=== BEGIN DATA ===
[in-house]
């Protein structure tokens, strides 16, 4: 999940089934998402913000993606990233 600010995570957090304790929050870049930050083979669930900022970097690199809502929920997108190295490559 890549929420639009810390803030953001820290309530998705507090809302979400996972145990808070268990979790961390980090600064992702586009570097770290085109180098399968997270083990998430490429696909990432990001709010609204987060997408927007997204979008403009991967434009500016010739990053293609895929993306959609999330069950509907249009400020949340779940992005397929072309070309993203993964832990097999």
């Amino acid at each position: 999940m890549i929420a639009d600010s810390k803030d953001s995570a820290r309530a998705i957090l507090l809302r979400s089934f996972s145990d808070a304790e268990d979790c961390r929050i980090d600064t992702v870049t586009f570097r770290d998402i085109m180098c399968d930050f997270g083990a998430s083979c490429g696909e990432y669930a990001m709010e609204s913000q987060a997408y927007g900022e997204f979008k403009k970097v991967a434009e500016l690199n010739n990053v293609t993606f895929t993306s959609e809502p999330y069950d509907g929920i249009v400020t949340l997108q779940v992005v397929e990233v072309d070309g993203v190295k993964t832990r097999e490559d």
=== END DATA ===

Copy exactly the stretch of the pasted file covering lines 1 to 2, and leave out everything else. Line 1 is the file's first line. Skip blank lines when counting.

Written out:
[in-house]
């Protein structure tokens, strides 16, 4: 999940089934998402913000993606990233 600010995570957090304790929050870049930050083979669930900022970097690199809502929920997108190295490559 890549929420639009810390803030953001820290309530998705507090809302979400996972145990808070268990979790961390980090600064992702586009570097770290085109180098399968997270083990998430490429696909990432990001709010609204987060997408927007997204979008403009991967434009500016010739990053293609895929993306959609999330069950509907249009400020949340779940992005397929072309070309993203993964832990097999």